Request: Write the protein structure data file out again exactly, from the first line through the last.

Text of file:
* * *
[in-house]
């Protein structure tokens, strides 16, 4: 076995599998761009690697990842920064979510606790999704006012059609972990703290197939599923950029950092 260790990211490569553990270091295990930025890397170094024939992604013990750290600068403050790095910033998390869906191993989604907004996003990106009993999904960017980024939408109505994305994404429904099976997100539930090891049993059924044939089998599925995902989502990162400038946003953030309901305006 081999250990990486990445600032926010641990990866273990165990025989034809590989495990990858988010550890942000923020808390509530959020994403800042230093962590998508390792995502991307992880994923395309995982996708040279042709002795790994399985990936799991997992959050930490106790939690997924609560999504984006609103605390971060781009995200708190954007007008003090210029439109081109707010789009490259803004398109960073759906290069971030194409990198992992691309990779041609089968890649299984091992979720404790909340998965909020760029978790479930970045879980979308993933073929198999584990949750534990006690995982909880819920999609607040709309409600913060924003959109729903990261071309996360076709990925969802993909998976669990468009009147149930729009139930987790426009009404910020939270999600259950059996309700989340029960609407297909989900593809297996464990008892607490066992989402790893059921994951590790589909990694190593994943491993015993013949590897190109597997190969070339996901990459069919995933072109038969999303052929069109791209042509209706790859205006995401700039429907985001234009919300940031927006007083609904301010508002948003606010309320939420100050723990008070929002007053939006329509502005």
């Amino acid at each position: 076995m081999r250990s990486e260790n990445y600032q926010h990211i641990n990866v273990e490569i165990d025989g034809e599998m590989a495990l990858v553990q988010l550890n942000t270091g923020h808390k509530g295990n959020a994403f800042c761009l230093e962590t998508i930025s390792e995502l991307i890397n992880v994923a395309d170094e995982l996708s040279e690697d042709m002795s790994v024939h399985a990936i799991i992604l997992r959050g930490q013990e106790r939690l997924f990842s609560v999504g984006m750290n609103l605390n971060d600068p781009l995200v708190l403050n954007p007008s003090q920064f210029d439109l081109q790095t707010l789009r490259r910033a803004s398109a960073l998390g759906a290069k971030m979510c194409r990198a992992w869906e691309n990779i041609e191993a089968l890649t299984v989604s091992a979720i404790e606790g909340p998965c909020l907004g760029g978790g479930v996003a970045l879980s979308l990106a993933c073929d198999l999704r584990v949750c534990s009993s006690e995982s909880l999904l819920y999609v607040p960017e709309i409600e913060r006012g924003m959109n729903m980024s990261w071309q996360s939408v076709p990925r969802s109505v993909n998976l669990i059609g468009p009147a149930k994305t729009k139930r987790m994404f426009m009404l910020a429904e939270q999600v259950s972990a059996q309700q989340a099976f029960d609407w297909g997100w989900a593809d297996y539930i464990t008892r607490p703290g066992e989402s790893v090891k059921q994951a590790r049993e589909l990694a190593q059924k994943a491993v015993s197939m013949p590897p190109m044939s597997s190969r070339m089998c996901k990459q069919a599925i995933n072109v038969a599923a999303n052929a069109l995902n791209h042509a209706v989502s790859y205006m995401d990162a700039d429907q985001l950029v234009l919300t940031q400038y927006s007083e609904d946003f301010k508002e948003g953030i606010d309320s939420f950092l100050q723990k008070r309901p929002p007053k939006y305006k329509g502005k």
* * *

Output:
[in-house]
């Protein structure tokens, strides 16, 4: 076995599998761009690697990842920064979510606790999704006012059609972990703290197939599923950029950092 260790990211490569553990270091295990930025890397170094024939992604013990750290600068403050790095910033998390869906191993989604907004996003990106009993999904960017980024939408109505994305994404429904099976997100539930090891049993059924044939089998599925995902989502990162400038946003953030309901305006 081999250990990486990445600032926010641990990866273990165990025989034809590989495990990858988010550890942000923020808390509530959020994403800042230093962590998508390792995502991307992880994923395309995982996708040279042709002795790994399985990936799991997992959050930490106790939690997924609560999504984006609103605390971060781009995200708190954007007008003090210029439109081109707010789009490259803004398109960073759906290069971030194409990198992992691309990779041609089968890649299984091992979720404790909340998965909020760029978790479930970045879980979308993933073929198999584990949750534990006690995982909880819920999609607040709309409600913060924003959109729903990261071309996360076709990925969802993909998976669990468009009147149930729009139930987790426009009404910020939270999600259950059996309700989340029960609407297909989900593809297996464990008892607490066992989402790893059921994951590790589909990694190593994943491993015993013949590897190109597997190969070339996901990459069919995933072109038969999303052929069109791209042509209706790859205006995401700039429907985001234009919300940031927006007083609904301010508002948003606010309320939420100050723990008070929002007053939006329509502005």
């Amino acid at each position: 076995m081999r250990s990486e260790n990445y600032q926010h990211i641990n990866v273990e490569i165990d025989g034809e599998m590989a495990l990858v553990q988010l550890n942000t270091g923020h808390k509530g295990n959020a994403f800042c761009l230093e962590t998508i930025s390792e995502l991307i890397n992880v994923a395309d170094e995982l996708s040279e690697d042709m002795s790994v024939h399985a990936i799991i992604l997992r959050g930490q013990e106790r939690l997924f990842s609560v999504g984006m750290n609103l605390n971060d600068p781009l995200v708190l403050n954007p007008s003090q920064f210029d439109l081109q790095t707010l789009r490259r910033a803004s398109a960073l998390g759906a290069k971030m979510c194409r990198a992992w869906e691309n990779i041609e191993a089968l890649t299984v989604s091992a979720i404790e606790g909340p998965c909020l907004g760029g978790g479930v996003a970045l879980s979308l990106a993933c073929d198999l999704r584990v949750c534990s009993s006690e995982s909880l999904l819920y999609v607040p960017e709309i409600e913060r006012g924003m959109n729903m980024s990261w071309q996360s939408v076709p990925r969802s109505v993909n998976l669990i059609g468009p009147a149930k994305t729009k139930r987790m994404f426009m009404l910020a429904e939270q999600v259950s972990a059996q309700q989340a099976f029960d609407w297909g997100w989900a593809d297996y539930i464990t008892r607490p703290g066992e989402s790893v090891k059921q994951a590790r049993e589909l990694a190593q059924k994943a491993v015993s197939m013949p590897p190109m044939s597997s190969r070339m089998c996901k990459q069919a599925i995933n072109v038969a599923a999303n052929a069109l995902n791209h042509a209706v989502s790859y205006m995401d990162a700039d429907q985001l950029v234009l919300t940031q400038y927006s007083e609904d946003f301010k508002e948003g953030i606010d309320s939420f950092l100050q723990k008070r309901p929002p007053k939006y305006k329509g502005k």